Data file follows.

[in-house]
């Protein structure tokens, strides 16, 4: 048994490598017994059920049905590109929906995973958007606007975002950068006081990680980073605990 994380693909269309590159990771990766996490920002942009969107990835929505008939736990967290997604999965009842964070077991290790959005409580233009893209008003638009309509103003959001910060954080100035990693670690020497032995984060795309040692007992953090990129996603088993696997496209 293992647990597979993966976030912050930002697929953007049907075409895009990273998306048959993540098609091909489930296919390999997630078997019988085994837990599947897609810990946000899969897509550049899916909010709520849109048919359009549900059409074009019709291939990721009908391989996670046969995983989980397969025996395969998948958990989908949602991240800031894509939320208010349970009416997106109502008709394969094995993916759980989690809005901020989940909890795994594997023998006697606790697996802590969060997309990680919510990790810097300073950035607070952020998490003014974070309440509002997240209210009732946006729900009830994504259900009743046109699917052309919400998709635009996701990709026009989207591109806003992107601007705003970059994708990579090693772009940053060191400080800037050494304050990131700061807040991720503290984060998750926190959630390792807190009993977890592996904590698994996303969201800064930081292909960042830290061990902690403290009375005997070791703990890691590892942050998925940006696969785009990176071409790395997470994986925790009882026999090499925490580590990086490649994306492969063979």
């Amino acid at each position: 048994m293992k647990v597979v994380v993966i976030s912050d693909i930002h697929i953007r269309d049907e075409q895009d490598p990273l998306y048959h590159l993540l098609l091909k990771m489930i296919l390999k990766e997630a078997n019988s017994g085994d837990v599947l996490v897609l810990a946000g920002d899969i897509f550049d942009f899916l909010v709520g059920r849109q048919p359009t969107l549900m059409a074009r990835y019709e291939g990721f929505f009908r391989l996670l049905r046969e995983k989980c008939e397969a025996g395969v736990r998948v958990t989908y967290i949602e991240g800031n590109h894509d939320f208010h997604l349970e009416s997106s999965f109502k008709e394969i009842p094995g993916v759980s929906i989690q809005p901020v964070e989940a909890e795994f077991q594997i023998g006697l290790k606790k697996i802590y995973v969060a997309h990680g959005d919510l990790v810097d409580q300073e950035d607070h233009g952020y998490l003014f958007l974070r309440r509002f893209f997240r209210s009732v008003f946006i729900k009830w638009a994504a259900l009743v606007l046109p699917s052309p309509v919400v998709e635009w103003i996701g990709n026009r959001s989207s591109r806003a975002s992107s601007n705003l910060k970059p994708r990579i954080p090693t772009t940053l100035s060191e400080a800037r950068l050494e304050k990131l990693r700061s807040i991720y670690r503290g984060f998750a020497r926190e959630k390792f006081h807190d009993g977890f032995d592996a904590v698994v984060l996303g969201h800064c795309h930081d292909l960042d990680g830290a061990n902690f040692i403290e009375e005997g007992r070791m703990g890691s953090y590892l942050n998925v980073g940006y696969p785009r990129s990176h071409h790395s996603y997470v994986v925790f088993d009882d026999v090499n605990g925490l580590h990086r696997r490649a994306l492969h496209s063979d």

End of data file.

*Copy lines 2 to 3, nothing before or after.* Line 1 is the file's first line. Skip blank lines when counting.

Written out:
């Protein structure tokens, strides 16, 4: 048994490598017994059920049905590109929906995973958007606007975002950068006081990680980073605990 994380693909269309590159990771990766996490920002942009969107990835929505008939736990967290997604999965009842964070077991290790959005409580233009893209008003638009309509103003959001910060954080100035990693670690020497032995984060795309040692007992953090990129996603088993696997496209 293992647990597979993966976030912050930002697929953007049907075409895009990273998306048959993540098609091909489930296919390999997630078997019988085994837990599947897609810990946000899969897509550049899916909010709520849109048919359009549900059409074009019709291939990721009908391989996670046969995983989980397969025996395969998948958990989908949602991240800031894509939320208010349970009416997106109502008709394969094995993916759980989690809005901020989940909890795994594997023998006697606790697996802590969060997309990680919510990790810097300073950035607070952020998490003014974070309440509002997240209210009732946006729900009830994504259900009743046109699917052309919400998709635009996701990709026009989207591109806003992107601007705003970059994708990579090693772009940053060191400080800037050494304050990131700061807040991720503290984060998750926190959630390792807190009993977890592996904590698994996303969201800064930081292909960042830290061990902690403290009375005997070791703990890691590892942050998925940006696969785009990176071409790395997470994986925790009882026999090499925490580590990086490649994306492969063979």
């Amino acid at each position: 048994m293992k647990v597979v994380v993966i976030s912050d693909i930002h697929i953007r269309d049907e075409q895009d490598p990273l998306y048959h590159l993540l098609l091909k990771m489930i296919l390999k990766e997630a078997n019988s017994g085994d837990v599947l996490v897609l810990a946000g920002d899969i897509f550049d942009f899916l909010v709520g059920r849109q048919p359009t969107l549900m059409a074009r990835y019709e291939g990721f929505f009908r391989l996670l049905r046969e995983k989980c008939e397969a025996g395969v736990r998948v958990t989908y967290i949602e991240g800031n590109h894509d939320f208010h997604l349970e009416s997106s999965f109502k008709e394969i009842p094995g993916v759980s929906i989690q809005p901020v964070e989940a909890e795994f077991q594997i023998g006697l290790k606790k697996i802590y995973v969060a997309h990680g959005d919510l990790v810097d409580q300073e950035d607070h233009g952020y998490l003014f958007l974070r309440r509002f893209f997240r209210s009732v008003f946006i729900k009830w638009a994504a259900l009743v606007l046109p699917s052309p309509v919400v998709e635009w103003i996701g990709n026009r959001s989207s591109r806003a975002s992107s601007n705003l910060k970059p994708r990579i954080p090693t772009t940053l100035s060191e400080a800037r950068l050494e304050k990131l990693r700061s807040i991720y670690r503290g984060f998750a020497r926190e959630k390792f006081h807190d009993g977890f032995d592996a904590v698994v984060l996303g969201h800064c795309h930081d292909l960042d990680g830290a061990n902690f040692i403290e009375e005997g007992r070791m703990g890691s953090y590892l942050n998925v980073g940006y696969p785009r990129s990176h071409h790395s996603y997470v994986v925790f088993d009882d026999v090499n605990g925490l580590h990086r696997r490649a994306l492969h496209s063979d």